Who could have ever guessed that the Hyperdimension Neptunia series would not only take off in the West but that its multitude of spinoffs would also reach our shores? From idol sim to turn-based strategy, the series has departed quite far from its JRPG roots. The latest of these departures is none other than Hyperdimension Neptunia U: Action Unleashed for Vita. This time the world of Gamindustri has genre-hopped over to hack n’ slash. In order to give it the best chance of success, Compile Heart even handed development over to Tamsoft, the team best known for Senran Kagura. Considering that developer’s existing ability with beat ‘em ups, it seemed like a perfect fit.
Hyperdimension Neptunia U provides perhaps the meagerest story yet (outside of Producing Perfection) wherein all the CPUs and CPU candidates are just having a lovely time until Famitsu and Dengekiko both propose writing articles about them. In order to do so, the goddesses must be subjected to exciting quests. It seems that someone else is in control behind the scenes, however, ensuring that monsters continue spawning, leading to a huge span of quests to appear. Your goal is to complete a majority of the quests to push the story forward to eventual completion. Although some quests offer story banter, most offer nothing at all or just a completely frivolous aside. Although involving stories have never been the core of this series, there was at least character building and hilarity. Even the latter aspects feel toned down to a strange degree here.
As might be expected, the focus this time is purely on gameplay. Every quest is effectively the same in that your goal is to kill stuff 90% of the time. Every so often you’re looking for items to drop but, hey, that still requires beating up monsters! Quests allow players to bring two goddesses into battle (a few only allow one) but both aren’t playable at the same time. Instead, you have one CPU or CPU candidate controlled until you choose to swap between them. This is useful because if one is low on health you can quickly change to a full health character. While the other character is not in use they’ll even regain health slowly. The better the active character fights the quicker the other’s gauge fills up as well.
Most of the time you can choose from any of the following characters to bring to battle: Blanc, Dengekiko, Famitsu, Nepgear, Neptune, Noire, Ram, Rom, Uni, Vert. Every once in a while you’re assigned character-specific quests, though. These prove annoying for players who prefer to level up one or two characters rather than focus on constantly rotating teammates around. From the cast, each gal can also access a HDD mode. Yes, even Famitsu and Dengekiko despite their non-CPU status. It’s mostly just to grant them access to the same ultra powerful moves as the rest, as they don’t even get their own special artwork. As with previous Neptunia games, Lily Rank exists here as well, although its importance doesn’t become apparent until late in the game – about ten hours in.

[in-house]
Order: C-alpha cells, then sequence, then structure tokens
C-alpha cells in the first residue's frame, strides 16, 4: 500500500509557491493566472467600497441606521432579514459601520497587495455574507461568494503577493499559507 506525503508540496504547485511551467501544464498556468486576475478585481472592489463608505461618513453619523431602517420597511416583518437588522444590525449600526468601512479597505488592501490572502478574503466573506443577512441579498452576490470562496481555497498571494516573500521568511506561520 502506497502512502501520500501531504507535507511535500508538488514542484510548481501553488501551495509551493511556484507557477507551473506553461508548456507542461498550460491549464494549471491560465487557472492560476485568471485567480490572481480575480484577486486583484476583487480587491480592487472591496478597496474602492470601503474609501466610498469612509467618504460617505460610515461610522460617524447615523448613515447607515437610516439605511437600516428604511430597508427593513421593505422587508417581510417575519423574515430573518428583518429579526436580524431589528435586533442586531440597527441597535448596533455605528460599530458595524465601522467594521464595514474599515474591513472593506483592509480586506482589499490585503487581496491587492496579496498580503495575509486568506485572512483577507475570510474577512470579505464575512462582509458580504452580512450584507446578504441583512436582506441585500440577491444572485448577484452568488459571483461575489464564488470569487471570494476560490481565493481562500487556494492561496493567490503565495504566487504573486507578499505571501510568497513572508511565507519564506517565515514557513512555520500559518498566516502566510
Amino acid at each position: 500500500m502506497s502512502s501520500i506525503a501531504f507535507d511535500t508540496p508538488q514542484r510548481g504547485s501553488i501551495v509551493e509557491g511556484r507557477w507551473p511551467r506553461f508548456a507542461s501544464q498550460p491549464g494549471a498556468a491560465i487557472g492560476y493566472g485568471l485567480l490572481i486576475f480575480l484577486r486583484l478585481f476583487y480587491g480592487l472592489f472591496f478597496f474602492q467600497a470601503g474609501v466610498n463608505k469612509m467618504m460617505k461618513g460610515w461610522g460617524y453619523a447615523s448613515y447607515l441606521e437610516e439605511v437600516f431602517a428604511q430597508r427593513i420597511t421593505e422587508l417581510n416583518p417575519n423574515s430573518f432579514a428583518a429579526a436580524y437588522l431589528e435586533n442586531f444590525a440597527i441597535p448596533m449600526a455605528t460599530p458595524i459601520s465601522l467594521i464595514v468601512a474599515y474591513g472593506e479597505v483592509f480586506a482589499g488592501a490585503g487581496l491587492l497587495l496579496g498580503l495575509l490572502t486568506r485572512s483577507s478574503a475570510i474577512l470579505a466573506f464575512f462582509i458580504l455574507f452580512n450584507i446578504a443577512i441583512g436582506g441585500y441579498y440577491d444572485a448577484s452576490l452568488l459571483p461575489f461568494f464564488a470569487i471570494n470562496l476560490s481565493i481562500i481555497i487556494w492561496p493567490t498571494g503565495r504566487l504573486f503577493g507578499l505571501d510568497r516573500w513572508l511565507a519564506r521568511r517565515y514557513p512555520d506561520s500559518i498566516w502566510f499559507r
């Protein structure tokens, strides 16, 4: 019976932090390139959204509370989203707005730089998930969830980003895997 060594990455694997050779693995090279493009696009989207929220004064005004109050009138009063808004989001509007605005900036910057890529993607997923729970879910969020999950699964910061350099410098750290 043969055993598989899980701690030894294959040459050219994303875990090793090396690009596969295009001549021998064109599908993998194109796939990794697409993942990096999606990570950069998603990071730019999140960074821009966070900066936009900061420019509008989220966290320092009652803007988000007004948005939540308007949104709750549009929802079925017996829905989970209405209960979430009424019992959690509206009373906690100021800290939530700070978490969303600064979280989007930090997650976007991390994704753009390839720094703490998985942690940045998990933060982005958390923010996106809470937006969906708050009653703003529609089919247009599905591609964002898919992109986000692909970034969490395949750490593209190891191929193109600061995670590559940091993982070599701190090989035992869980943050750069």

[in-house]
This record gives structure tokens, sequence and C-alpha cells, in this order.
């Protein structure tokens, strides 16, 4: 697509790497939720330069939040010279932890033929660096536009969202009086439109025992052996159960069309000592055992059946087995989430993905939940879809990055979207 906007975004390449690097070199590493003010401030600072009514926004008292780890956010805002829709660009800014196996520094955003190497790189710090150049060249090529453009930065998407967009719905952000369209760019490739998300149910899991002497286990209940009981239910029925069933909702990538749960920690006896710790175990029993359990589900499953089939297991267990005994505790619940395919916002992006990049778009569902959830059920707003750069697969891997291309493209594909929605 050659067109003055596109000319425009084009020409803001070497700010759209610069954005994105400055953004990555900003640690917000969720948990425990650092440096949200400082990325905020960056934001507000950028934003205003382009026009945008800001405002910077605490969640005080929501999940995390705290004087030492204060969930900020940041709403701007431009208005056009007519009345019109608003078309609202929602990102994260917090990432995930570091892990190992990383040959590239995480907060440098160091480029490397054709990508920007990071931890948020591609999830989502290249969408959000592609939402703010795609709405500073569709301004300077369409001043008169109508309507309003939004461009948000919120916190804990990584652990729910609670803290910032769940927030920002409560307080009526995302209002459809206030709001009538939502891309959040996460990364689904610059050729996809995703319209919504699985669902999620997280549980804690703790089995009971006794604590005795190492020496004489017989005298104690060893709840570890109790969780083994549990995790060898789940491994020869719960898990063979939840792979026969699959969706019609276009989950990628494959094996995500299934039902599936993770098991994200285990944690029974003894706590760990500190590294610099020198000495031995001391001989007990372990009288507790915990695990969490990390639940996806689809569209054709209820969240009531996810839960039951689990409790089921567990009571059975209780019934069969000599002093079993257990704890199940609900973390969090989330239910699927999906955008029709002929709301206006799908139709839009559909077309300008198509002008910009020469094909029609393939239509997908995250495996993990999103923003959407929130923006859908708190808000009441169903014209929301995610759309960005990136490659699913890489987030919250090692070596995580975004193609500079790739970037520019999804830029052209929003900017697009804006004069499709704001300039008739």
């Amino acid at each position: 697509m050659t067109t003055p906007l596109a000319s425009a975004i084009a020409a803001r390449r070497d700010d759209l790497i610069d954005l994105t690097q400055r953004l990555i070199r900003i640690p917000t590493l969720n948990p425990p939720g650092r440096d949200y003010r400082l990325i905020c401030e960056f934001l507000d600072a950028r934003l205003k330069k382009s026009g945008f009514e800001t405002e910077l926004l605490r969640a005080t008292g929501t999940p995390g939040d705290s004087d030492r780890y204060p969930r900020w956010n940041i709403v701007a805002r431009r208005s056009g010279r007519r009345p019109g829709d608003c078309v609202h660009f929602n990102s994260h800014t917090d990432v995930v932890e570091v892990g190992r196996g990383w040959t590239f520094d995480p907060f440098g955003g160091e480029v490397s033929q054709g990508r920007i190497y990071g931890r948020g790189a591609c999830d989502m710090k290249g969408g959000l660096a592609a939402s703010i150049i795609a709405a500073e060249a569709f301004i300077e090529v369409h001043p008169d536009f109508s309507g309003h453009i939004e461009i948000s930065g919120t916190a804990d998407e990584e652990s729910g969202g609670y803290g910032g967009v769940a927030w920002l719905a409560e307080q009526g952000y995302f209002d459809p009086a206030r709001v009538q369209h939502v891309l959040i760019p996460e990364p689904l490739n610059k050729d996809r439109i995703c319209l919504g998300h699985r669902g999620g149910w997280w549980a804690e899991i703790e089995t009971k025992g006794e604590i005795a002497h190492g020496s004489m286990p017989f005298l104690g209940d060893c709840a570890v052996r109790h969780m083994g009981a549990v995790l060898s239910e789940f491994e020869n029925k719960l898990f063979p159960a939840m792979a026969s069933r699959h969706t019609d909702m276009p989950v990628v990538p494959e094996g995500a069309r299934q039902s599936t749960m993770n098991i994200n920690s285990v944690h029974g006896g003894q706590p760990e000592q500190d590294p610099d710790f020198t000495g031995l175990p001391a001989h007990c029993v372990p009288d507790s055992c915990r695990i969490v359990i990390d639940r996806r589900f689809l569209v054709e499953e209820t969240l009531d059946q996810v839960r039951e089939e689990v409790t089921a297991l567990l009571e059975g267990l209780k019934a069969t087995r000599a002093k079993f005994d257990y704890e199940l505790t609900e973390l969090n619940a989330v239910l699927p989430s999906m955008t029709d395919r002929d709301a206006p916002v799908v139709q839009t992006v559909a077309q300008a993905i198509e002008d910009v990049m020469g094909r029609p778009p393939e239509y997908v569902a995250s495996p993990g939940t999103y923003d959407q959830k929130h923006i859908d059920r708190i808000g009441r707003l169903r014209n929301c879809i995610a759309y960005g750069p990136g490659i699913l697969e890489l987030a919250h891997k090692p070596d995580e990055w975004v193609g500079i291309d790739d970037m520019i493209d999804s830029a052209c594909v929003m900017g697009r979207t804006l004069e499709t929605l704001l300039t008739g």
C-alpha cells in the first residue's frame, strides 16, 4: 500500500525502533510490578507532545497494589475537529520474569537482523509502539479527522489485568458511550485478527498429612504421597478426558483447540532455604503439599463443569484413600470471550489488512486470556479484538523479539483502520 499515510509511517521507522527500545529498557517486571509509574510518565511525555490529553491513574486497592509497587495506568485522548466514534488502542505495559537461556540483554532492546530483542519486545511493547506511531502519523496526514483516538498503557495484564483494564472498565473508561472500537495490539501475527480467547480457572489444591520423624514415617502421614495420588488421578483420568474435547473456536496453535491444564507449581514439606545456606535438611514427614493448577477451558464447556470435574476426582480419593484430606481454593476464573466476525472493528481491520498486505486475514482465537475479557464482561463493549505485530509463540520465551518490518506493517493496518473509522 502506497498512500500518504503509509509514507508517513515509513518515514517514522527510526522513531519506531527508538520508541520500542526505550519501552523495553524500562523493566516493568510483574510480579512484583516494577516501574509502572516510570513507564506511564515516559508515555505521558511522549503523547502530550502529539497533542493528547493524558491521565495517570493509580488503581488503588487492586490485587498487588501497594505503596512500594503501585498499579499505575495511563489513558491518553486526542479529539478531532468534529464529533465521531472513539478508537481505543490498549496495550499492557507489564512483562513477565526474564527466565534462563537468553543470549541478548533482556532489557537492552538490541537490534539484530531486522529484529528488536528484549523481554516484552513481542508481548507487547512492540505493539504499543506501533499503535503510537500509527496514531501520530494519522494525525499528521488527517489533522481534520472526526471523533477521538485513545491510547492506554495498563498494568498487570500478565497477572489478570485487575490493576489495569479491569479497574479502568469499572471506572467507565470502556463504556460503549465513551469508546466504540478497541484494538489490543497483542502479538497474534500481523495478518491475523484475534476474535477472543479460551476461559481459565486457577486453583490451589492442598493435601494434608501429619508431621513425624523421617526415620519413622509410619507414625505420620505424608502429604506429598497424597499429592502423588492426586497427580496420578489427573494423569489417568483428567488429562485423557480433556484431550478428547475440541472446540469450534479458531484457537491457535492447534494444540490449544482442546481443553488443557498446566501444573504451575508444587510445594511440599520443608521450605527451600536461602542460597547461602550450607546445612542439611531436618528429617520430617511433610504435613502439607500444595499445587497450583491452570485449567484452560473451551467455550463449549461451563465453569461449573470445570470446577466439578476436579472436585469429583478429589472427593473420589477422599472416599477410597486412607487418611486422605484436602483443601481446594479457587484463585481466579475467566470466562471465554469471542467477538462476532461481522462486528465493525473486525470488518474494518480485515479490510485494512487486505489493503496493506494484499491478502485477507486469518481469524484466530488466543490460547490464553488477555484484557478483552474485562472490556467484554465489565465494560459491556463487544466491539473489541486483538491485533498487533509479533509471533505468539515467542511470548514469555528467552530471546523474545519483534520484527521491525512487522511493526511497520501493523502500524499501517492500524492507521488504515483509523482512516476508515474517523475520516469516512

Here’s the thing about Hyperdimension Neptunia U: the gameplay simply isn’t engaging. Yes, it is quite cool to watch the attack animations of each character the first few times and seeing the different combos you can perform to clear out monsters looks worthwhile. But then you quickly see how similar each quest turns out to be, and just how many monsters the game dumps at you. By the time you’ve entered the third and final chapter you’re forced to kill off 1,000+ enemies at times. If fighting itself is completely lackluster, just imagine how mind-numbing it is to complete quests where fighting X number of baddies is the goal. None of the gameplay appears outright broken, but there’s nothing here to compel people who aren’t already devoted to hack ‘n slash games.
Unlike most Neptunia titles, there’s not even much of a cutesy storyline to chase after. The conclusion to Hyperdimension Neptunia U’s main mode is completely lackluster, ending without any dramatic flair whatsoever. Once you beat the final boss you get a droll storyline wrap up, nut at least you get a new mode for your troubles: Gamindustri Gauntlet. This turns things into a tournament between the CPUs/CPU candidates and is just more of the same routine battles in a different wrapper.
Once you win once the final mode, Neptral Tower, unlocks. This final mode is incredibly challenging because it requires players to ascend a multi-level tower successfully with each character. Although the main game takes under 15 hours to complete, Neptral Tower could easily double the time span due to needing to grind the cast until they’re strong enough to win.
Existing fans of the Hyperdimension Neptunia series may feel a bit like lab rats being consistently subjected to different genres while the next main RPG is in the works. It would be acceptable if every game were a masterwork of its respective genre, but of course that isn’t the case here. Hyperdimension Neptunia U: Action Unleashed offers a fairly robust playtime if you go for 100% completion. It also manages to be free of bugs, glitches, or even typos, but none of that turns this completely average gameplay into something more engaging. Without that key element, it just feels absolutely ordinary.